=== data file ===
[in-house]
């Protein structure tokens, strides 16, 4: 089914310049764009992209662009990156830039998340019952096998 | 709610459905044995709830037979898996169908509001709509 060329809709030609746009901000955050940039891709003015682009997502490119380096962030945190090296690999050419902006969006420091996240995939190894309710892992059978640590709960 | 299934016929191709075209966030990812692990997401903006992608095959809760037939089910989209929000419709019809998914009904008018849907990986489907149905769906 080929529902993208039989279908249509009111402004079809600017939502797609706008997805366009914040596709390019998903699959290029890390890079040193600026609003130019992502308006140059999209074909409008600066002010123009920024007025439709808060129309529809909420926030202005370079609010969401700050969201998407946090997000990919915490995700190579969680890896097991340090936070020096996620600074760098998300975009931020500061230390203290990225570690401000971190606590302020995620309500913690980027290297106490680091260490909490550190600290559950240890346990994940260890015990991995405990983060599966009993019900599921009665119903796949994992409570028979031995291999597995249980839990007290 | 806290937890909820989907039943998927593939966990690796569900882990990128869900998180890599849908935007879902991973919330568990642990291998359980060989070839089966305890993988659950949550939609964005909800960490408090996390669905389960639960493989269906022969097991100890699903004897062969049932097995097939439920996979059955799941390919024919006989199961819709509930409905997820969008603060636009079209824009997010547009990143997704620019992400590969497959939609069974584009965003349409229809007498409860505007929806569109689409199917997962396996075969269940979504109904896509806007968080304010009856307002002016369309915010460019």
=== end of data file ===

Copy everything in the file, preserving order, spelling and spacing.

[in-house]
């Protein structure tokens, strides 16, 4: 089914310049764009992209662009990156830039998340019952096998 | 709610459905044995709830037979898996169908509001709509 060329809709030609746009901000955050940039891709003015682009997502490119380096962030945190090296690999050419902006969006420091996240995939190894309710892992059978640590709960 | 299934016929191709075209966030990812692990997401903006992608095959809760037939089910989209929000419709019809998914009904008018849907990986489907149905769906 080929529902993208039989279908249509009111402004079809600017939502797609706008997805366009914040596709390019998903699959290029890390890079040193600026609003130019992502308006140059999209074909409008600066002010123009920024007025439709808060129309529809909420926030202005370079609010969401700050969201998407946090997000990919915490995700190579969680890896097991340090936070020096996620600074760098998300975009931020500061230390203290990225570690401000971190606590302020995620309500913690980027290297106490680091260490909490550190600290559950240890346990994940260890015990991995405990983060599966009993019900599921009665119903796949994992409570028979031995291999597995249980839990007290 | 806290937890909820989907039943998927593939966990690796569900882990990128869900998180890599849908935007879902991973919330568990642990291998359980060989070839089966305890993988659950949550939609964005909800960490408090996390669905389960639960493989269906022969097991100890699903004897062969049932097995097939439920996979059955799941390919024919006989199961819709509930409905997820969008603060636009079209824009997010547009990143997704620019992400590969497959939609069974584009965003349409229809007498409860505007929806569109689409199917997962396996075969269940979504109904896509806007968080304010009856307002002016369309915010460019």